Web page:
How One Shelburne Volunteer Is Responding To Overdoses In Hotel Housing
Fatal opioid overdose deaths climbed to a record number in 2020. By the time the final numbers are tallied, the state will likely have registered more overdose deaths than COVID-19 deaths last year. Independent producer Erica Heilman recently spent time with one man who says he is trying to prevent overdoses from becoming fatal.
Shan McGlynn is a resident of the Quality Inn on Shelburne Road. We talked in the parking lot behind the hotel.
Shan: “On Oct. 15 I lost my fiancée to alcoholism. Two weeks before that, one of my good friends’ daughter, 25-year-old, sat dead in a hotel room.... from a drug overdose, which we later determined was fentanyl. Since those two events, I’ve took it upon myself to learn all the junkies around the area, and I have a network of people that give me a call if somebody drops or something, I go administer Narcan.”
More from Vermont Edition: How Vermonters Are Navigating Opioid Recovery Amid The Pandemic
Since COVID, Shan McGlynn has been living in one of several Vermont hotels that are now home to the homeless and to people who have lost housing because they lost their work. He says the drug problems are rampant.
Shan: “I became homeless and got stuck here back in March due to COVID stuff happening and shutting down sober houses and stuff, so I been in this situation. Became pretty acquainted with a lot of people around this area, see a lot of pain and stuff, of people losing people from drug addiction and alcoholism and stuff.
“I’ve noticed in the last couple months, a lot more families are coming into the motels with children. Couldn’t afford their bills no more, and couldn’t afford to pay their mortgage and stuff. Lost their place and are in hotels. I mean some of these people, you go from a two-three bedroom apartment to a little motel room, and you got two kids with you. Probably gets a little mind-racking.
“I think the stresses of that also leads to people relapsing and doing drugs. A friend of mine, I had to go take and administer Narcan to two weeks ago, said that’s why he relapsed. He was clean 14 years. He relapsed because of the stress of this living environment. Within a 24-hour period, I had to administer six Narcans.”
"Just seeing all the pain and hurt of people losing people. I just figure, if you can do one good deed a day, or one good deed a week, karma's gonna reward you." — Shan McGlynn, who administers Narcan to people who have overdosed in Vermont hotels
Me: “How did you find out about them? You got phone calls?”
Me: “How did you get there?”
Shan: “I either walk or I get a ride. I usually get a phone call. I got at least three, four people in every hotel within Chittenden County and Washington County that know who I am and they know the situation. They give me a call. I got somebody on point if I can’t be there quick enough that’ll take care of it. I’m not gonna say no names, but I have a friend of mine, that’s 85% blind, and I left him two Narcans, and he actually had to administer one last week. I know there’s bad sh-- going around.”
Me: “How do you do it?”
Shan: “First thing you do is check their pulse. If it’s really down real low and they’re starting to turn blue, you tip their head back, you get a little nostril spray — it’s a little pump spray — put it in and shh shh. It’s like the old adrenalin drug when they used to put it in your heart. It brings you back. It puts you into a rapid detox. Some people get pissed out of it, ‘cause they just lost their killer high they thought they had. They didn’t realize they were about two seconds from death.”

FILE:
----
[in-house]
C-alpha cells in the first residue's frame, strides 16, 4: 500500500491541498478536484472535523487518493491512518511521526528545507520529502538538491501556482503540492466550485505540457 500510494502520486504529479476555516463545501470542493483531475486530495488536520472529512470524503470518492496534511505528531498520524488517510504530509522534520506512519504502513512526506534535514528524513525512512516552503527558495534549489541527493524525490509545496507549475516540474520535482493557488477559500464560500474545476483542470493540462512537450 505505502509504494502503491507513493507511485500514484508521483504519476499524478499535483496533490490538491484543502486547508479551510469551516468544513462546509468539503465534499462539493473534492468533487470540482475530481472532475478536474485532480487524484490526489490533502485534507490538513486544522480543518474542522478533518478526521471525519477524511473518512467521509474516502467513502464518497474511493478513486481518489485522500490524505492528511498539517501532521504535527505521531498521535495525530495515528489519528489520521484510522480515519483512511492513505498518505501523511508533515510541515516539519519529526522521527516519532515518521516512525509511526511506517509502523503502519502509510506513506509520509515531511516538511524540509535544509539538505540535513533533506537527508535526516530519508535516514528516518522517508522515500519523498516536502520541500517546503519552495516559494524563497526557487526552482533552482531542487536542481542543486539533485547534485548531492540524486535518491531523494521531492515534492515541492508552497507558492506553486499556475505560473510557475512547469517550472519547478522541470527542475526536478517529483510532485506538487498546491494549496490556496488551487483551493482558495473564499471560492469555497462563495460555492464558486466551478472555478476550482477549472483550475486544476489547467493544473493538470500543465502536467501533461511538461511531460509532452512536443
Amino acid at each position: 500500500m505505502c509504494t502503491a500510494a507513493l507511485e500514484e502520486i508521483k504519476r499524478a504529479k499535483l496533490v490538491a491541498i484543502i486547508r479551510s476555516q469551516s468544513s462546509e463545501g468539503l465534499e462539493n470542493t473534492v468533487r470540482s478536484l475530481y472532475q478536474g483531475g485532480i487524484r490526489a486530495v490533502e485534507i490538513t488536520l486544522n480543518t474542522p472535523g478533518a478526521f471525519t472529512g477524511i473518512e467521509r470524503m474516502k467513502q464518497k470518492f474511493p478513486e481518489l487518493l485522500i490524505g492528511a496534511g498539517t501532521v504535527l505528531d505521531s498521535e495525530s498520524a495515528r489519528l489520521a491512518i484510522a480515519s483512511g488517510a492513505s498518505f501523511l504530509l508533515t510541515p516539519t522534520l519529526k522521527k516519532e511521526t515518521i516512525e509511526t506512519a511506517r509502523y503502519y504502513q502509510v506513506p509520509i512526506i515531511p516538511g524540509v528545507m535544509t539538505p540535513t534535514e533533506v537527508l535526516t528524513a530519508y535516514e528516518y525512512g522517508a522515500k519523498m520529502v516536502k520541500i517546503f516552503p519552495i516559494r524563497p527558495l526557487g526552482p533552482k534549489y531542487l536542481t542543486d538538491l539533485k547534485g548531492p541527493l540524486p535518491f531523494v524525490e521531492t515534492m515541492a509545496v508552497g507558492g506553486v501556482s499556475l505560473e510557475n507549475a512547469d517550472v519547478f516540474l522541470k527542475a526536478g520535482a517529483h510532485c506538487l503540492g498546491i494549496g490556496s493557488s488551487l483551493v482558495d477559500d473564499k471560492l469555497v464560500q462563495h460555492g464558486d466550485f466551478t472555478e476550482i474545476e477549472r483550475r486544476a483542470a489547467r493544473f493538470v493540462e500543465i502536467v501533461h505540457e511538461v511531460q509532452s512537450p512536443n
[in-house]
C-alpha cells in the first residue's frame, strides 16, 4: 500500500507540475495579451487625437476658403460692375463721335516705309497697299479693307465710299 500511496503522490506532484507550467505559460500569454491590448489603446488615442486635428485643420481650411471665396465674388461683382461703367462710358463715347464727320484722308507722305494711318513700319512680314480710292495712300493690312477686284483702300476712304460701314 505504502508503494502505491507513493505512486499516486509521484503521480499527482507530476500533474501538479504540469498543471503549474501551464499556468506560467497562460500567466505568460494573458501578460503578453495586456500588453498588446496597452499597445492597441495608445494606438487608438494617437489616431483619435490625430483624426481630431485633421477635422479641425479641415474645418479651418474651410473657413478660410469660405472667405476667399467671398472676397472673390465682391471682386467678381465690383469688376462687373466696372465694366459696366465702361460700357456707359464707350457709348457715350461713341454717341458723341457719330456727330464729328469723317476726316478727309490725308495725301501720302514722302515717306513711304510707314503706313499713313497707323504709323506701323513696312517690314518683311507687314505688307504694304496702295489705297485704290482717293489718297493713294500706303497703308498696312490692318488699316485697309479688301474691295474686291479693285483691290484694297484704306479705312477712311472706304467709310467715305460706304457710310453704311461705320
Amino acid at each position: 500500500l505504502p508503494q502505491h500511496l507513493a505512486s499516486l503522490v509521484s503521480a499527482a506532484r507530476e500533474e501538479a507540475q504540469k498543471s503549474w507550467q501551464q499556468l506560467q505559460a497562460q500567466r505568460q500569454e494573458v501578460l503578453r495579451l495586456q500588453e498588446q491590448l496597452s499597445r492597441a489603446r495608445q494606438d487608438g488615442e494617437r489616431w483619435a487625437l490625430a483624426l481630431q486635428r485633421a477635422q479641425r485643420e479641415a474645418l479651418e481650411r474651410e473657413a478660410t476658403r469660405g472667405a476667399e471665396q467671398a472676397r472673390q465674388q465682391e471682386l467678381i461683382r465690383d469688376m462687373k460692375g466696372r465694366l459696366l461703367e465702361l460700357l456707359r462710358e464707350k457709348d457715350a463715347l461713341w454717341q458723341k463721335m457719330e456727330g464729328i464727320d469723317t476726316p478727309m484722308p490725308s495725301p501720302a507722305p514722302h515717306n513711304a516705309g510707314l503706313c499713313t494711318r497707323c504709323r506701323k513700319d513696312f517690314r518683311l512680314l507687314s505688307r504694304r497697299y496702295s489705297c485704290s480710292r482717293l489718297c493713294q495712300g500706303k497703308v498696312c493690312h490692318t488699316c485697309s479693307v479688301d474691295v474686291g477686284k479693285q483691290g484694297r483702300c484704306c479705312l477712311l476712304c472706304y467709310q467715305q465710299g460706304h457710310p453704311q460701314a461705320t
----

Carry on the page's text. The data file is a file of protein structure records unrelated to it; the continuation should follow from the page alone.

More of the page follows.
Me: “So administer and stand back.”
Shan: “Yeah. I think any public place where they have people living, I think they should have access to that. I don’t think it should be a 911 call when it’s as simple as somebody just reaching down and spraying in the nose and bringing back somebody to life. I think it should be plenty more accessible. I think we should be able to walk in the corner store and buy it if we need to. It seems like it’s hard to get when it’s needed.”
For a list of where to access overdose rescue kits with naloxone (e.g. Narcan) in Vermont, head here.
Me: “Who asked you to do this?”
Shan: “Took it upon myself. Just seeing all the pain and hurt of people losing people. I just figure, if you can do one good deed a day, or one good deed a week, karma’s gonna reward you.
“I mean, people call me a ‘soldier of the street’ for the acts that I do. It’s not a badge I like to wear. I’m not a soldier of nobody. I just want to make sure people are safe. That’s all.”
Recovery and treatment resources:
Call 2-1-1 Substance Abuse and Mental Health Services Administration Helpline: 1-800-662-4357 Vermont Crisis Text Line: Text “VT” to 741741 Valley Vista Addiction Treatment: (802) 222-5201, email firstname.lastname@example.org Recovery House: Staff is available 24/7 to answer phone calls. Serenity House: (802) 446-2640 Grace House: (802) 775-3476 United Counseling Service: Phone (802) 445-3039 Vermont Recovery Network: Phone (802)738-8998 Green Mountain Area Narcotics Anonymous: Email email@example.com, Phone (802) 265-6414 Champlain Valley Area Narcotics Anonymous: 24 hour helpline (802) 862-4516 or toll free (866) 580-8718 LUND Substance Abuse and Mental Health Treatment: Phone (802) 864-7467 Narcan distribution locations in Vermont
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